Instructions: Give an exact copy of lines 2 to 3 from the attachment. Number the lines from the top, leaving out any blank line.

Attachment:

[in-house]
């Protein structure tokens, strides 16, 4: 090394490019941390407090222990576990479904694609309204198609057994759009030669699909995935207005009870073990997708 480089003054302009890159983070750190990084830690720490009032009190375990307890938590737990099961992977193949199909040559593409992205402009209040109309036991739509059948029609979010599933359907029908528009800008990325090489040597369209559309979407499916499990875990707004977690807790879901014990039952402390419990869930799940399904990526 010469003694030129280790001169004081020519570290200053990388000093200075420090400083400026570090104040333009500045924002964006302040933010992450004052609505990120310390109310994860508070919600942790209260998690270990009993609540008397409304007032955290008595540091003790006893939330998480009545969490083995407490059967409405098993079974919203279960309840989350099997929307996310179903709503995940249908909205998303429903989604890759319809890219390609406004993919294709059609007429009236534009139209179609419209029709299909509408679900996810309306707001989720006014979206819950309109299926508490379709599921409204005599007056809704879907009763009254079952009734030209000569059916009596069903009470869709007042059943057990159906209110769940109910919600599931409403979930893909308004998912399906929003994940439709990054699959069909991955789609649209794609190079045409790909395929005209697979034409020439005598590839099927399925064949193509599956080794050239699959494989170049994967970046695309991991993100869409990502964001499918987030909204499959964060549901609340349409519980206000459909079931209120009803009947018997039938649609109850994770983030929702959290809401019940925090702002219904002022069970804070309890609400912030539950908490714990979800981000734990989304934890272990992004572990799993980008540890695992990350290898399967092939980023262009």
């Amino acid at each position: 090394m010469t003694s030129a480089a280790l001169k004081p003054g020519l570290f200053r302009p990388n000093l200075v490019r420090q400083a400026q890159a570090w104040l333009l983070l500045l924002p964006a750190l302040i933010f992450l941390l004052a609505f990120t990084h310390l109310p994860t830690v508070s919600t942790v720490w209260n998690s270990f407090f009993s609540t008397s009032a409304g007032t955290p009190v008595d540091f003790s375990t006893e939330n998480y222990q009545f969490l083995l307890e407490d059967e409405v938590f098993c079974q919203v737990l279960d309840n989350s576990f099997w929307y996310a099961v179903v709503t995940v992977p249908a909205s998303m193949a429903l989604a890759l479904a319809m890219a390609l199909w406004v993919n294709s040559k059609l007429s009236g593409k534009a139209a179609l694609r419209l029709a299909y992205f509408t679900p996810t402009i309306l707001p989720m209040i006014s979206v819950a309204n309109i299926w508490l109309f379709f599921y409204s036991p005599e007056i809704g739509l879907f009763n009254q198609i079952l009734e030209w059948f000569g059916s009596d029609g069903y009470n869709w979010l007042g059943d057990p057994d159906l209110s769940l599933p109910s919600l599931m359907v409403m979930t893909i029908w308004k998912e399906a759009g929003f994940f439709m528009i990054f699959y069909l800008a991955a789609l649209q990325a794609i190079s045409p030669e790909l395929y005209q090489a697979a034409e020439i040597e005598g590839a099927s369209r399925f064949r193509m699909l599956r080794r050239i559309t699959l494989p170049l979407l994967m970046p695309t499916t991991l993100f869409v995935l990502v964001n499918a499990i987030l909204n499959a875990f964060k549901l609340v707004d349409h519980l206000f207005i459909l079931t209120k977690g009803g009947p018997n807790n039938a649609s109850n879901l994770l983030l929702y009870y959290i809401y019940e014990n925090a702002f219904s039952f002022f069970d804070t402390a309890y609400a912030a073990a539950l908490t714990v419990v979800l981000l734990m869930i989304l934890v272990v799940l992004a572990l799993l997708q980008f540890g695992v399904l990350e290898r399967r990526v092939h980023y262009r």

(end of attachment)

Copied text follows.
């Protein structure tokens, strides 16, 4: 090394490019941390407090222990576990479904694609309204198609057994759009030669699909995935207005009870073990997708 480089003054302009890159983070750190990084830690720490009032009190375990307890938590737990099961992977193949199909040559593409992205402009209040109309036991739509059948029609979010599933359907029908528009800008990325090489040597369209559309979407499916499990875990707004977690807790879901014990039952402390419990869930799940399904990526 010469003694030129280790001169004081020519570290200053990388000093200075420090400083400026570090104040333009500045924002964006302040933010992450004052609505990120310390109310994860508070919600942790209260998690270990009993609540008397409304007032955290008595540091003790006893939330998480009545969490083995407490059967409405098993079974919203279960309840989350099997929307996310179903709503995940249908909205998303429903989604890759319809890219390609406004993919294709059609007429009236534009139209179609419209029709299909509408679900996810309306707001989720006014979206819950309109299926508490379709599921409204005599007056809704879907009763009254079952009734030209000569059916009596069903009470869709007042059943057990159906209110769940109910919600599931409403979930893909308004998912399906929003994940439709990054699959069909991955789609649209794609190079045409790909395929005209697979034409020439005598590839099927399925064949193509599956080794050239699959494989170049994967970046695309991991993100869409990502964001499918987030909204499959964060549901609340349409519980206000459909079931209120009803009947018997039938649609109850994770983030929702959290809401019940925090702002219904002022069970804070309890609400912030539950908490714990979800981000734990989304934890272990992004572990799993980008540890695992990350290898399967092939980023262009």
């Amino acid at each position: 090394m010469t003694s030129a480089a280790l001169k004081p003054g020519l570290f200053r302009p990388n000093l200075v490019r420090q400083a400026q890159a570090w104040l333009l983070l500045l924002p964006a750190l302040i933010f992450l941390l004052a609505f990120t990084h310390l109310p994860t830690v508070s919600t942790v720490w209260n998690s270990f407090f009993s609540t008397s009032a409304g007032t955290p009190v008595d540091f003790s375990t006893e939330n998480y222990q009545f969490l083995l307890e407490d059967e409405v938590f098993c079974q919203v737990l279960d309840n989350s576990f099997w929307y996310a099961v179903v709503t995940v992977p249908a909205s998303m193949a429903l989604a890759l479904a319809m890219a390609l199909w406004v993919n294709s040559k059609l007429s009236g593409k534009a139209a179609l694609r419209l029709a299909y992205f509408t679900p996810t402009i309306l707001p989720m209040i006014s979206v819950a309204n309109i299926w508490l109309f379709f599921y409204s036991p005599e007056i809704g739509l879907f009763n009254q198609i079952l009734e030209w059948f000569g059916s009596d029609g069903y009470n869709w979010l007042g059943d057990p057994d159906l209110s769940l599933p109910s919600l599931m359907v409403m979930t893909i029908w308004k998912e399906a759009g929003f994940f439709m528009i990054f699959y069909l800008a991955a789609l649209q990325a794609i190079s045409p030669e790909l395929y005209q090489a697979a034409e020439i040597e005598g590839a099927s369209r399925f064949r193509m699909l599956r080794r050239i559309t699959l494989p170049l979407l994967m970046p695309t499916t991991l993100f869409v995935l990502v964001n499918a499990i987030l909204n499959a875990f964060k549901l609340v707004d349409h519980l206000f207005i459909l079931t209120k977690g009803g009947p018997n807790n039938a649609s109850n879901l994770l983030l929702y009870y959290i809401y019940e014990n925090a702002f219904s039952f002022f069970d804070t402390a309890y609400a912030a073990a539950l908490t714990v419990v979800l981000l734990m869930i989304l934890v272990v799940l992004a572990l799993l997708q980008f540890g695992v399904l990350e290898r399967r990526v092939h980023y262009r």